Last Updated Nov 21, 2017 10:34 AM EST
WASHINGTON — Michigan Rep. John Conyers settled a complaint in 2015 from a woman who alleged she was fired from his Washington staff because she rejected his sexual advances, BuzzFeed News reported.
The website reported Monday that Conyers’ office paid the woman over $27,000 to settle the complaint under a confidentiality agreement.
Conyers, who answered the door at his Detroit home Tuesday morning, said he knows nothing about any claims of inappropriate touching and learned of the story just hours earlier.
Referring to allegations of sexual harassment and assault being made against politicians and others, the veteran lawmaker says he’s “been looking at these things with amazement.”
BuzzFeed published affidavits from former staff members who said they had witnessed Conyers touching female staffers inappropriately —rubbing their legs and backs — or requesting sexual favors. One former staffer said one of her duties was “to keep a list of women that I assumed he was having affairs with and call them at his request and, if necessary, have them flown in using Congressional resources.”
BuzzFeed said it received the documents from right-wing activist Mike Cernovich, but independently confirmed their authenticity. Cernovich said he gave the documents to BuzzFeed News because Democrats would “try to discredit the story by attacking the messenger” if he published them himself.
The 88-year-old Conyers is the top Democrat on the House Judiciary Committee and the longest-serving current member of the House. Calls to Conyers and his office seeking comment were not immediately returned Monday night.
The government has paid more than $17 million in taxpayer money over the last 20 years to resolve claims of sexual harassment, overtime pay disputes and other workplace violations filed by employees of Congress. The Office of Compliance released the numbers amid a wave of revelations of sexual misconduct in the worlds of entertainment, business and politics that made its way to Capitol Hill last week. Two female lawmakers described incidents of sexual harassment, one in explicit detail, and Minnesota Sen. Al Franken apologized to a woman who said he forcibly kissed her and groped her during a 2006 USO tour.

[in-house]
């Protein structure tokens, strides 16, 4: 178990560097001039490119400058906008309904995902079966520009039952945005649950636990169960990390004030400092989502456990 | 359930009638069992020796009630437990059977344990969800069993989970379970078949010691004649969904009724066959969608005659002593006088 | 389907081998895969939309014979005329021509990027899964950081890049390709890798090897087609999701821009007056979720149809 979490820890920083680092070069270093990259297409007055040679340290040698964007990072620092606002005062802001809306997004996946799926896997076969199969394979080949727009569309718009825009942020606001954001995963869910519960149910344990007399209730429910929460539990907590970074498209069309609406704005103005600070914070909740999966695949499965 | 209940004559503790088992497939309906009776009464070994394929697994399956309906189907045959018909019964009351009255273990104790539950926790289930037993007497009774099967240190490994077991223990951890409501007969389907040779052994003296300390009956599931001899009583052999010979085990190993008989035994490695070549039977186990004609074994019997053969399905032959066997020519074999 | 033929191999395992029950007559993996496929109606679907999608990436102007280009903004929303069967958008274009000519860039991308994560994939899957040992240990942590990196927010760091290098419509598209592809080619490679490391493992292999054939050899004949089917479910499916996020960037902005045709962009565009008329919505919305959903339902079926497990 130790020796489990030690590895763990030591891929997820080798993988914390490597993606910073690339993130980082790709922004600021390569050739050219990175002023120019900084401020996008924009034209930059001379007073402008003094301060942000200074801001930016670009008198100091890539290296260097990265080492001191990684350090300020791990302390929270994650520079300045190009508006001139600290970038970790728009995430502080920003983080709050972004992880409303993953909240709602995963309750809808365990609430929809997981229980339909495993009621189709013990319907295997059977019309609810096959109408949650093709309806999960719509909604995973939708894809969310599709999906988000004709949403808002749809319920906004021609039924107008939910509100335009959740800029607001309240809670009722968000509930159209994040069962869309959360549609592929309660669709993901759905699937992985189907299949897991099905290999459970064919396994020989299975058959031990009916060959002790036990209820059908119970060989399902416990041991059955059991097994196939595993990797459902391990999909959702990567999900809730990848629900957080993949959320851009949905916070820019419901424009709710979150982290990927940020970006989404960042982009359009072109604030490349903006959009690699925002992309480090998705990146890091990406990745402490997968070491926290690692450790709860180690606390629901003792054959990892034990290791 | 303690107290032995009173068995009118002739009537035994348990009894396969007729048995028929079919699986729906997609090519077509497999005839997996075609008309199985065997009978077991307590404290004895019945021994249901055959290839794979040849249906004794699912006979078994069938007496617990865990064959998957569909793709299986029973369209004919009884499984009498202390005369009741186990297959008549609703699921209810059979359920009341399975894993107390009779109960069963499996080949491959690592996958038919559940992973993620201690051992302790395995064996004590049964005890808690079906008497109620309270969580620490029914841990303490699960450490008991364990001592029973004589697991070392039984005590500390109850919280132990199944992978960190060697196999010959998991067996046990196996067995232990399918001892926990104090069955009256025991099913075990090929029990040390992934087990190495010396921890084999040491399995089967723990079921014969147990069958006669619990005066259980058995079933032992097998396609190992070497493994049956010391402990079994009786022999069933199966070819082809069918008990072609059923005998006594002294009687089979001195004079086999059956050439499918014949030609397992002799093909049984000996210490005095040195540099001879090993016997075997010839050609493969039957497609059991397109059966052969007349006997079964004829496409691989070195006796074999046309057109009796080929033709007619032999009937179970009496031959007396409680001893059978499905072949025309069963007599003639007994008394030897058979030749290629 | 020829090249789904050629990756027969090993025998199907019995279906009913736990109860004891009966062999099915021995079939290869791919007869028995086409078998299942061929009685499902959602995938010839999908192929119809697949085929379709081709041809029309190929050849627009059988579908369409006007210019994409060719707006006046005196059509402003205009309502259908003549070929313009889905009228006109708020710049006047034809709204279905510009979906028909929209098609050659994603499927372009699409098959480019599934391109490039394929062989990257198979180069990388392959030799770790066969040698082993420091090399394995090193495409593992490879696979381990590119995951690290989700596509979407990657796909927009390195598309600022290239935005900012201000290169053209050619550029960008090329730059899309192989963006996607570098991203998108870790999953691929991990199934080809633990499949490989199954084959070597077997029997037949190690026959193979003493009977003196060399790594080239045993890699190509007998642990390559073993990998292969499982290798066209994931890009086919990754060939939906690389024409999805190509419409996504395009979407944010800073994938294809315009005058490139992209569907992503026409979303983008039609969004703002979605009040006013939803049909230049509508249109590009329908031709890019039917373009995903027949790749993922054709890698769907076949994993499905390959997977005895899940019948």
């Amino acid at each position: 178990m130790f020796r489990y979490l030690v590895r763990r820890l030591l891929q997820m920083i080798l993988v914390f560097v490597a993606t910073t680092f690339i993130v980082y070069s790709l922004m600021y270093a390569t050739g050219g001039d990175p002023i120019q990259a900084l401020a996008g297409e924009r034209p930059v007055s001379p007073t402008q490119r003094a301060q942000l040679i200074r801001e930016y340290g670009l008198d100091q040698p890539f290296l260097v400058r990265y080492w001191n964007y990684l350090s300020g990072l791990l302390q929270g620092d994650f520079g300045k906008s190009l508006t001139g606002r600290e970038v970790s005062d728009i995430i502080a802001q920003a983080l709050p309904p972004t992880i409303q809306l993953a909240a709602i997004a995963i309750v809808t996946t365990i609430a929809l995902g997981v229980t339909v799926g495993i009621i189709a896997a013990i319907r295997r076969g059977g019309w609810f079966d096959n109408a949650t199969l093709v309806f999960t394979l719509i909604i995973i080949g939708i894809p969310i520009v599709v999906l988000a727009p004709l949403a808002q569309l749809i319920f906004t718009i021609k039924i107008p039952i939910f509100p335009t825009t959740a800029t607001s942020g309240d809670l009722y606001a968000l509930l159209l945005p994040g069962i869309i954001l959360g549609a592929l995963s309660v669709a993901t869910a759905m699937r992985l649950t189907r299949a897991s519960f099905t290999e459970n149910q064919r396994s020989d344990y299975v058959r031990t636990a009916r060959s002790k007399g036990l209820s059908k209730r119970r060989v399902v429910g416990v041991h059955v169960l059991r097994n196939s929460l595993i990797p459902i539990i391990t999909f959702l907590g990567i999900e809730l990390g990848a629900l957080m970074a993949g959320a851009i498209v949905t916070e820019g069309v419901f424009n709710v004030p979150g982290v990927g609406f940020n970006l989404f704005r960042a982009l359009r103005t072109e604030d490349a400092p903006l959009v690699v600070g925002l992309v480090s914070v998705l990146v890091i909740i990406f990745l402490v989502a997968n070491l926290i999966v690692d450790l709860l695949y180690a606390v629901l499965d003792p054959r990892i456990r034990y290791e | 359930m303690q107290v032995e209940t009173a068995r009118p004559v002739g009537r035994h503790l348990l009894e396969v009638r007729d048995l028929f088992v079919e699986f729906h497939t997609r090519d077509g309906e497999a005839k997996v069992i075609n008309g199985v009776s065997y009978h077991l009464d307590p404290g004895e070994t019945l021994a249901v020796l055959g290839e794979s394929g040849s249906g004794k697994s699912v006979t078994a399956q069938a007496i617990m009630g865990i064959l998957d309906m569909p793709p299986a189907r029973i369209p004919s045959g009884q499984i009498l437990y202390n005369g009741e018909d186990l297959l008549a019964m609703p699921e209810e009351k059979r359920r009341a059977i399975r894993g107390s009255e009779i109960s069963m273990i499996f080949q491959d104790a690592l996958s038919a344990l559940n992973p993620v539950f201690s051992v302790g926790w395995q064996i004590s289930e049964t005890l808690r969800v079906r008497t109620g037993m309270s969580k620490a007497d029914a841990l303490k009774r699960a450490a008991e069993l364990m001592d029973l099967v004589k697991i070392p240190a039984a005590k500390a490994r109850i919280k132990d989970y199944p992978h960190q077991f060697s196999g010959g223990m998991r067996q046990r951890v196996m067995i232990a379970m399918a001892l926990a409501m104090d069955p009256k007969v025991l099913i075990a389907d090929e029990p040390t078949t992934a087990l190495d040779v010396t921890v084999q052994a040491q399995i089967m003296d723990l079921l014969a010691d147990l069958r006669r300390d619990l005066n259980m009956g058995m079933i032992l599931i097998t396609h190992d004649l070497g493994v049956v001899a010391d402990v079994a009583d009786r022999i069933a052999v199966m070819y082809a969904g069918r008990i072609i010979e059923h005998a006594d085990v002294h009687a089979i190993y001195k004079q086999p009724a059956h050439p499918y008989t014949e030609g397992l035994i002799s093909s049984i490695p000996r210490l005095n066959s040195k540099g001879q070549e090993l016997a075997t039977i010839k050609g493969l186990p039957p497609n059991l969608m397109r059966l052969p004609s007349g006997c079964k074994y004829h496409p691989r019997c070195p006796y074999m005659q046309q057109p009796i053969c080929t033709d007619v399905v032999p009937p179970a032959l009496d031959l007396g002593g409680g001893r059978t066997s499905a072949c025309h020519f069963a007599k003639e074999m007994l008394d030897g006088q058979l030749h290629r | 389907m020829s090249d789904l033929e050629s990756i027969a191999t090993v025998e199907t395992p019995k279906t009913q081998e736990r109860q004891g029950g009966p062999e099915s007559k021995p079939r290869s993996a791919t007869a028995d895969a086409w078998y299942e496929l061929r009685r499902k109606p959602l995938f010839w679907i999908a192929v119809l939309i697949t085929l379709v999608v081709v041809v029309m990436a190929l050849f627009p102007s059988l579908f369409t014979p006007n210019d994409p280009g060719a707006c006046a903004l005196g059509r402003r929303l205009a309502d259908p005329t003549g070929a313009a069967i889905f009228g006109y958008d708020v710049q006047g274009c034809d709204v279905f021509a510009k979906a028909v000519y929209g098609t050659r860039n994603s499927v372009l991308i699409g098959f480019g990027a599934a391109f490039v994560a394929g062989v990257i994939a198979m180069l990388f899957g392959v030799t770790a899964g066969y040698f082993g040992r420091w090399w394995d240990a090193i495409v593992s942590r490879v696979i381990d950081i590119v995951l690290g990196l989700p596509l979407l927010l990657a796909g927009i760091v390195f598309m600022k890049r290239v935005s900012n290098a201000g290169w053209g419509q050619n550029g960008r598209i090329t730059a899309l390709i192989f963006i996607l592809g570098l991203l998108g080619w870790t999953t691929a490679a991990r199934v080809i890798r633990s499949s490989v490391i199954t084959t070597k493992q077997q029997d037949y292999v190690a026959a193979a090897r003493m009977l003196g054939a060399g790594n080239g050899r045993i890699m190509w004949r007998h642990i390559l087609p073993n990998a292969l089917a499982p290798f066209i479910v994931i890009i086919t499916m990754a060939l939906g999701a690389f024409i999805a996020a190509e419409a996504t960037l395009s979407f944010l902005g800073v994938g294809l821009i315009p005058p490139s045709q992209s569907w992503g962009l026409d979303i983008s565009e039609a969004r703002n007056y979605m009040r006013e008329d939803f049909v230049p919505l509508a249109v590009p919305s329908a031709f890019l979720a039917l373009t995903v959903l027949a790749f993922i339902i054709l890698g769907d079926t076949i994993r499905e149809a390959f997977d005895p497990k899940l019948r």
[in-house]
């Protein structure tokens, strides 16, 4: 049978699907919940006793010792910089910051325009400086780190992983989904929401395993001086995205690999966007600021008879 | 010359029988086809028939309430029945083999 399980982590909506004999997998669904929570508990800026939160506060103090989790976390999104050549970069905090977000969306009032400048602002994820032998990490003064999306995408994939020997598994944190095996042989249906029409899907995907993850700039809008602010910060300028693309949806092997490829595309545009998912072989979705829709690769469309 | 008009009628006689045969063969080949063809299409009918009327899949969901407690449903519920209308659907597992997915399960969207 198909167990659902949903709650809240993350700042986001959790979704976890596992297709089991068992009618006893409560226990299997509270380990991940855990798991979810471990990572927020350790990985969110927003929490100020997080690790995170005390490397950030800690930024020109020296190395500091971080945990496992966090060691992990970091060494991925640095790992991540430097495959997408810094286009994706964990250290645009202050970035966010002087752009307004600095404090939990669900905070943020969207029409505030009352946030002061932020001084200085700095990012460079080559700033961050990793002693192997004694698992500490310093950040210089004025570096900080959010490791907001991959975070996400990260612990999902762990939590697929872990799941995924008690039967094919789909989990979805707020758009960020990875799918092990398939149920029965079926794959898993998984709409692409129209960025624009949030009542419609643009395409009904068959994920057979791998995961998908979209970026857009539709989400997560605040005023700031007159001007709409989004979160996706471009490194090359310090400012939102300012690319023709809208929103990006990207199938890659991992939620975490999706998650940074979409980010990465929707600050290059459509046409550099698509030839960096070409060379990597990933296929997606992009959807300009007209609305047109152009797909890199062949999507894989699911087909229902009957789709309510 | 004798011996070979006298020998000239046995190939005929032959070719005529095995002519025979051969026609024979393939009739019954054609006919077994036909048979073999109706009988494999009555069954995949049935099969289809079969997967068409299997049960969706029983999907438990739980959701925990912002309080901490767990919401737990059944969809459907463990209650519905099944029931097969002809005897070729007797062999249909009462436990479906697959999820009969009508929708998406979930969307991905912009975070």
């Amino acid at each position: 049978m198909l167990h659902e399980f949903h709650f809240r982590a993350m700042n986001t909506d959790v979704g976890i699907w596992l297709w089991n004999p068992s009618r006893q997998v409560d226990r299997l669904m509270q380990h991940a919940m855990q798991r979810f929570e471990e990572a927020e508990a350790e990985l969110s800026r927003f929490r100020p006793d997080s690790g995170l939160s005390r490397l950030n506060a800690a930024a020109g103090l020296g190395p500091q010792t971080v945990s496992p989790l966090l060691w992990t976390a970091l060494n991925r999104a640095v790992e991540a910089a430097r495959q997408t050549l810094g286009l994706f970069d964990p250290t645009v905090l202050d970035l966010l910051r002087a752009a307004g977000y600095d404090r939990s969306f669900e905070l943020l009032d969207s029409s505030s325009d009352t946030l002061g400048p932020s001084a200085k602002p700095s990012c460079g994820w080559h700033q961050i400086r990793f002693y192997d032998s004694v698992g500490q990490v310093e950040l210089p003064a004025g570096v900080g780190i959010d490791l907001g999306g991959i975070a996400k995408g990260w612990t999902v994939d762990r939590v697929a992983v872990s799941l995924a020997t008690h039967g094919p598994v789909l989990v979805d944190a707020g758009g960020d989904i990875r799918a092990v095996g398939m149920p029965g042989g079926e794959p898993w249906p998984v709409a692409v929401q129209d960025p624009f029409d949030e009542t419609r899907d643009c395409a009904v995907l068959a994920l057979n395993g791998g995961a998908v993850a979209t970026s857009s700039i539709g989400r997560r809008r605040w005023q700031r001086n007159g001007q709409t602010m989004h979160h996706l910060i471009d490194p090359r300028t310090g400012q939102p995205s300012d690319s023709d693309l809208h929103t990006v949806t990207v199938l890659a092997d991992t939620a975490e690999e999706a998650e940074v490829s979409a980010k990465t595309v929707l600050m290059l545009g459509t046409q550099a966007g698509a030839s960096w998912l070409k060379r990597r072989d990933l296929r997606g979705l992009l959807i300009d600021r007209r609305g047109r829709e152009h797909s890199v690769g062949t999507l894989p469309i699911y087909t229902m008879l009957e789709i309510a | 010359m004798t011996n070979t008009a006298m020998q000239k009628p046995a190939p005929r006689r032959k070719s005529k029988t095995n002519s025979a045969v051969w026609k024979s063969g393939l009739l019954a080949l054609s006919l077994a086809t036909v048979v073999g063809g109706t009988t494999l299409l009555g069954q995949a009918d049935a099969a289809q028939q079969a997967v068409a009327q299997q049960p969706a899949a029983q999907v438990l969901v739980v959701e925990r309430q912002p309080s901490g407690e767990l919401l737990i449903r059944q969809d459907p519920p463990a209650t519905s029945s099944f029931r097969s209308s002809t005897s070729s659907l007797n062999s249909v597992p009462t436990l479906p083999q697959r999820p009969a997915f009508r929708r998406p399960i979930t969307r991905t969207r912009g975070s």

House Minority Leader Nancy Pelosi, D-Calif., said Monday she was unaware of the settlement by Conyers. “The current process includes the signing of non-disclosure agreements by the parties involved,” Pelosi said in a statement. “Congresswoman Jackie Speier has introduced legislation that will provide much-needed transparency on these agreements and make other critical reforms. I strongly support her efforts.”
Speaker Paul Ryan, R-Wisconsin, said in a statement Tuesday, “This report is extremely troubling. Last month, I directed the Committee on House Administration to conduct a full review of all policies and procedures related to workplace harassment and discrimination. A Committee hearing last week examining this issue led to a new policy of mandatory training for all members and staff. Additional reforms to the system are under consideration as the committee continues its review. People who work in the House deserve and are entitled to a workplace without harassment or discrimination.”
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